115/365 The gulls are back in town

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The Lesser black-backed gulls mostly disappear during the winter months – I’m not sure where they go – but, come the Spring, they return, and they’re very good at making their presence felt. They often wake me very early in the morning, sometimes by jumping about on my roof, other times with their screeching calls. I’m hoping you can imagine the noise by looking at this series of photos.

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114/365 Blue runner

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Ground-ivy (Glechoma hederacea) is a type of dead-nettle, common in woodlands, lurking under hedgerows and scrambling over dampish spaces. Richard Mabey’s Flora Britannica tells me this pretty little plant was once known as blue runner because of its blue-ish flowers and its habit of spreading via overground runners. Another interesting titbit: ‘before hops became widely used in brewing, it was once one of the chief bittering agents in the making of beer’, which is why another of its common names is ale-hoof.

113/365 Superb Sully stroll

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I caught the bus to Sully this morning, walked along to the western end of the bay, then retraced my steps and walked along the coastal path all the way back to Penarth, about 7½ miles in total. And it was superb, especially the stroll along Sully Bay. I’d timed my walk to be there just before high tide, as that often pushes the birds up closer to the path that runs along the top of the beach, and this was a high high tide so, with some stealthy sneaking along behind the trees, I managed to get really close to a flock of six Whimbrels.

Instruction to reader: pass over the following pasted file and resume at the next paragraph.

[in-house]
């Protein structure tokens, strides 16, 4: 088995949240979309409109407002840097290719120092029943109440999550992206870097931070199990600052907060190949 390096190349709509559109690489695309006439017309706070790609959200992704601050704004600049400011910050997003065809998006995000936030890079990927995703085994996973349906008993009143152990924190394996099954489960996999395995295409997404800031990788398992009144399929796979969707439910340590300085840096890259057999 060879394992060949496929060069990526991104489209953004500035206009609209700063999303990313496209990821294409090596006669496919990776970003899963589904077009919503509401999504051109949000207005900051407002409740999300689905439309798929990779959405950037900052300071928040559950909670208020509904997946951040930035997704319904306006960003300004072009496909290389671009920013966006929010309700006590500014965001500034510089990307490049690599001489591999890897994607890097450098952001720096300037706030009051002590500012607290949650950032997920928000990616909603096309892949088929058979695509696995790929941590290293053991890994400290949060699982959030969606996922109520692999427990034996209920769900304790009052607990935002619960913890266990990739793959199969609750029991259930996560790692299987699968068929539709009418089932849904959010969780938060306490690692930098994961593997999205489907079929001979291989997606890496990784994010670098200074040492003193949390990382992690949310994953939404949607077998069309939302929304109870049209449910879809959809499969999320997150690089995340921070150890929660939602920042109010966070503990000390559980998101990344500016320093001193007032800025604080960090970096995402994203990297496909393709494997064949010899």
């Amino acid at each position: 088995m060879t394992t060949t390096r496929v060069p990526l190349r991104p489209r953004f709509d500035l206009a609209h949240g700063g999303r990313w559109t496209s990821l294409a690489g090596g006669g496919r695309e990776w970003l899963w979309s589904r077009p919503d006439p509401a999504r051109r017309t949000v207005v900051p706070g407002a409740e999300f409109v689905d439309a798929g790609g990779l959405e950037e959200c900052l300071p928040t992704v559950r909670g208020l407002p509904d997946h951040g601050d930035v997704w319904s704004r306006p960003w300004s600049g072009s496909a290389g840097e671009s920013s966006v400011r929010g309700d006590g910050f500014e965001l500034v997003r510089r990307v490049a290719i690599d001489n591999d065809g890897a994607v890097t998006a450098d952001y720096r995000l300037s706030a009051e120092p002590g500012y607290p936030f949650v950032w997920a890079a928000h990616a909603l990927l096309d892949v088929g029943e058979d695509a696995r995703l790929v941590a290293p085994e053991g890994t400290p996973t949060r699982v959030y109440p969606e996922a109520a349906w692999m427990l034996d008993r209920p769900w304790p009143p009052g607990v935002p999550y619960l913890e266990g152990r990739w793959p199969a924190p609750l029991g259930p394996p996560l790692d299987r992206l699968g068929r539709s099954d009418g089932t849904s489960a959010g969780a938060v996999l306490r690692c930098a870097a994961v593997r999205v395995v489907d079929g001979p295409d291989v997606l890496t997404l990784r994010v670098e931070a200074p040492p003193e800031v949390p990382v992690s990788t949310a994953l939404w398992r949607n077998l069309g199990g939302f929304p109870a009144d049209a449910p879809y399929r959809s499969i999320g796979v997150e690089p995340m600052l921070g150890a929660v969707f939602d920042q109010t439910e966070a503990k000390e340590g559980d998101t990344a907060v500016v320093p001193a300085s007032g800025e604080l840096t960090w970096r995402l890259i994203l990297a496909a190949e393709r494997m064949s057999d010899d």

And, to my delight, the Whimbrels had two Bar-tailed godwits with them. I’ve never managed to get so close to either species before so I was really chuffed. And, if you’re wondering why the godwits don’t look the same, the bird on the left (below) is a male in his summer breeding colours, while the bird on the right might be a juvenile or a non-breeding adult.

111/365 Reed warbler

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There are thirteen species of warbler that regularly breed in Britain and I find them some of the trickiest to identify as several are typically LBJs, little brown jobs.

190421 reed warbler (1)

The Reed warbler (Acrocephalus scirpaceus) is, I think, one of the easier, partly because of its recognisable warble and partly because it lives up to its name by living almost exclusively in reeds.

190421 reed warbler (3)

But it’s an elusive little bird so I’ve never managed to get clear photos of it … until today, when this little beauty was so intent on finding food that I was able to watch it for over ten minutes. Just perfect!

190421 reed warbler (2)

110/365 A smelly Saturday

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It doesn’t matter what name you call it by – Ramsons, Londoner’s lily or Wild garlic – it smells. Some people even find the smell overwhelming but I don’t mind it, and when you see Ramsons flowering en masse, they’re really very lovely.

190420 ramsons (1a)